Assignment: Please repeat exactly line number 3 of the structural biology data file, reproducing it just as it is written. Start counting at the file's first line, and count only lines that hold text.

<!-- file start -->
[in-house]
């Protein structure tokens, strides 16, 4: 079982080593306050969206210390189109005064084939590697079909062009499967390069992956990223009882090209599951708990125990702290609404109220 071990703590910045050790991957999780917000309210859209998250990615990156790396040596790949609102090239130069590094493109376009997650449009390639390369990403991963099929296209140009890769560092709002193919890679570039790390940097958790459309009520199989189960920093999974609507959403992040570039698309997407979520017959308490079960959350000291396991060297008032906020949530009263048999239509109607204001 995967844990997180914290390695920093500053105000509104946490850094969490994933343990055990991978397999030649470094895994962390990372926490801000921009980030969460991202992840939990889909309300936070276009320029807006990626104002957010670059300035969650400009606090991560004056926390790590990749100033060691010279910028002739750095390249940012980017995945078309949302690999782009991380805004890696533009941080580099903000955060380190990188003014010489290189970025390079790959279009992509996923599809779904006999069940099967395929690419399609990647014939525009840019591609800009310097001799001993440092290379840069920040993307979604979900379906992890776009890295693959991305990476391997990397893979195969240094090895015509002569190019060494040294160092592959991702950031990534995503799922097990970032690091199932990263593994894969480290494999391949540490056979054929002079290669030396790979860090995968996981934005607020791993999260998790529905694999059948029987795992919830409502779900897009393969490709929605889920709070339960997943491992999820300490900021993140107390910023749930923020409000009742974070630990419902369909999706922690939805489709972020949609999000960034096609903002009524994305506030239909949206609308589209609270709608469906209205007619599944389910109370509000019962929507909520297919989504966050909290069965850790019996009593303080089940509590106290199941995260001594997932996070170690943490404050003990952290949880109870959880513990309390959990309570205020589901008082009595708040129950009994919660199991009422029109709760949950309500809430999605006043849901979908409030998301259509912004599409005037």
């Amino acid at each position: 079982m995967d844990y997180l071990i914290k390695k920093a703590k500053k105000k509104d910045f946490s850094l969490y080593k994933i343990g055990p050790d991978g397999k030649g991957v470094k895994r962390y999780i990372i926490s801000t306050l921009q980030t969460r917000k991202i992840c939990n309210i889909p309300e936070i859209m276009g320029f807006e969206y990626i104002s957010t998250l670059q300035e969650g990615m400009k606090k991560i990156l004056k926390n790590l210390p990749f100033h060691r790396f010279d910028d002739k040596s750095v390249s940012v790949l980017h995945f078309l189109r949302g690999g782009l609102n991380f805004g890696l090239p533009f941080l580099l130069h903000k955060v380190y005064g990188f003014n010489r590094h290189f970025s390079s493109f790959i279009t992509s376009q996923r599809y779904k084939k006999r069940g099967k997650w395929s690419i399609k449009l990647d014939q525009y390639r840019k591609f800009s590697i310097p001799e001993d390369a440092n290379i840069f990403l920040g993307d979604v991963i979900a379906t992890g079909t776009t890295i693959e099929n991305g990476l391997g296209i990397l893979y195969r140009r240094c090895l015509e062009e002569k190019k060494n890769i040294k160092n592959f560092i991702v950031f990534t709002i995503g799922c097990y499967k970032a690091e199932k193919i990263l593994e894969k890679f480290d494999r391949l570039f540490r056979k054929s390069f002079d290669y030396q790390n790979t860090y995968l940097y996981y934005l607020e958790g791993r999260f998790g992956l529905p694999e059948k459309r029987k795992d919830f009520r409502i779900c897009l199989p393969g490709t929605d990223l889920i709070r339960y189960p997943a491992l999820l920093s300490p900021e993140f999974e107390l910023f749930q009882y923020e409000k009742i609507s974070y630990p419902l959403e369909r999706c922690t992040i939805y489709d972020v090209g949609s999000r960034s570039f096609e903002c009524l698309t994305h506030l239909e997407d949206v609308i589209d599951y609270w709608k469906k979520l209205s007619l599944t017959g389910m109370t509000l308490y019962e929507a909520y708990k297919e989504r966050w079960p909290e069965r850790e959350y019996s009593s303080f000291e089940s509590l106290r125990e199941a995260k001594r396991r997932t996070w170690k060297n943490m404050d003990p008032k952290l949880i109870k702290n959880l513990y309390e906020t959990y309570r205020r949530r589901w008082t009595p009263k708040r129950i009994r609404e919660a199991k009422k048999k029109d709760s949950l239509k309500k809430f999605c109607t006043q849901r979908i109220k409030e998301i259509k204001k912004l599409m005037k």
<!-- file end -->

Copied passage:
């Amino acid at each position: 079982m995967d844990y997180l071990i914290k390695k920093a703590k500053k105000k509104d910045f946490s850094l969490y080593k994933i343990g055990p050790d991978g397999k030649g991957v470094k895994r962390y999780i990372i926490s801000t306050l921009q980030t969460r917000k991202i992840c939990n309210i889909p309300e936070i859209m276009g320029f807006e969206y990626i104002s957010t998250l670059q300035e969650g990615m400009k606090k991560i990156l004056k926390n790590l210390p990749f100033h060691r790396f010279d910028d002739k040596s750095v390249s940012v790949l980017h995945f078309l189109r949302g690999g782009l609102n991380f805004g890696l090239p533009f941080l580099l130069h903000k955060v380190y005064g990188f003014n010489r590094h290189f970025s390079s493109f790959i279009t992509s376009q996923r599809y779904k084939k006999r069940g099967k997650w395929s690419i399609k449009l990647d014939q525009y390639r840019k591609f800009s590697i310097p001799e001993d390369a440092n290379i840069f990403l920040g993307d979604v991963i979900a379906t992890g079909t776009t890295i693959e099929n991305g990476l391997g296209i990397l893979y195969r140009r240094c090895l015509e062009e002569k190019k060494n890769i040294k160092n592959f560092i991702v950031f990534t709002i995503g799922c097990y499967k970032a690091e199932k193919i990263l593994e894969k890679f480290d494999r391949l570039f540490r056979k054929s390069f002079d290669y030396q790390n790979t860090y995968l940097y996981y934005l607020e958790g791993r999260f998790g992956l529905p694999e059948k459309r029987k795992d919830f009520r409502i779900c897009l199989p393969g490709t929605d990223l889920i709070r339960y189960p997943a491992l999820l920093s300490p900021e993140f999974e107390l910023f749930q009882y923020e409000k009742i609507s974070y630990p419902l959403e369909r999706c922690t992040i939805y489709d972020v090209g949609s999000r960034s570039f096609e903002c009524l698309t994305h506030l239909e997407d949206v609308i589209d599951y609270w709608k469906k979520l209205s007619l599944t017959g389910m109370t509000l308490y019962e929507a909520y708990k297919e989504r966050w079960p909290e069965r850790e959350y019996s009593s303080f000291e089940s509590l106290r125990e199941a995260k001594r396991r997932t996070w170690k060297n943490m404050d003990p008032k952290l949880i109870k702290n959880l513990y309390e906020t959990y309570r205020r949530r589901w008082t009595p009263k708040r129950i009994r609404e919660a199991k009422k048999k029109d709760s949950l239509k309500k809430f999605c109607t006043q849901r979908i109220k409030e998301i259509k204001k912004l599409m005037k």